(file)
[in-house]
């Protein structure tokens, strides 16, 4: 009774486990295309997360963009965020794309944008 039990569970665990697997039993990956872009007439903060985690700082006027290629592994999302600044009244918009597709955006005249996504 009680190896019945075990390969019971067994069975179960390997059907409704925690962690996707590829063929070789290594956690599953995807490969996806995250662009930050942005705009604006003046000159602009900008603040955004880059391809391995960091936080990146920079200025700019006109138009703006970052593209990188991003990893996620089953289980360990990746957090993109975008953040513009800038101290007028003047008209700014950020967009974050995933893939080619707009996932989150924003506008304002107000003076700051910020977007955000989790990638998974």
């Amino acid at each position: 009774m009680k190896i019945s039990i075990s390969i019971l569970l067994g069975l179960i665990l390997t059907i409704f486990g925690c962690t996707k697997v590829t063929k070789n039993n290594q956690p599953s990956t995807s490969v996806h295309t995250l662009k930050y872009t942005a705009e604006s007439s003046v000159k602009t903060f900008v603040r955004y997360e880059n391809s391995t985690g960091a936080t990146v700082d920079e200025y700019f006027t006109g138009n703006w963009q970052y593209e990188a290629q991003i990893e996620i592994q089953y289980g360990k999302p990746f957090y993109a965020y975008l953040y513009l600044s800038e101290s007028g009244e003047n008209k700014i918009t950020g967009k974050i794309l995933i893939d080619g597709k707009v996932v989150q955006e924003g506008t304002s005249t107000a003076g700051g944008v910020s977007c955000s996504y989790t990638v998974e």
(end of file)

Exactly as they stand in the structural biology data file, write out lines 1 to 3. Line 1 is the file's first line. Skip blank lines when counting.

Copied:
[in-house]
């Protein structure tokens, strides 16, 4: 009774486990295309997360963009965020794309944008 039990569970665990697997039993990956872009007439903060985690700082006027290629592994999302600044009244918009597709955006005249996504 009680190896019945075990390969019971067994069975179960390997059907409704925690962690996707590829063929070789290594956690599953995807490969996806995250662009930050942005705009604006003046000159602009900008603040955004880059391809391995960091936080990146920079200025700019006109138009703006970052593209990188991003990893996620089953289980360990990746957090993109975008953040513009800038101290007028003047008209700014950020967009974050995933893939080619707009996932989150924003506008304002107000003076700051910020977007955000989790990638998974």
């Amino acid at each position: 009774m009680k190896i019945s039990i075990s390969i019971l569970l067994g069975l179960i665990l390997t059907i409704f486990g925690c962690t996707k697997v590829t063929k070789n039993n290594q956690p599953s990956t995807s490969v996806h295309t995250l662009k930050y872009t942005a705009e604006s007439s003046v000159k602009t903060f900008v603040r955004y997360e880059n391809s391995t985690g960091a936080t990146v700082d920079e200025y700019f006027t006109g138009n703006w963009q970052y593209e990188a290629q991003i990893e996620i592994q089953y289980g360990k999302p990746f957090y993109a965020y975008l953040y513009l600044s800038e101290s007028g009244e003047n008209k700014i918009t950020g967009k974050i794309l995933i893939d080619g597709k707009v996932v989150q955006e924003g506008t304002s005249t107000a003076g700051g944008v910020s977007c955000s996504y989790t990638v998974e």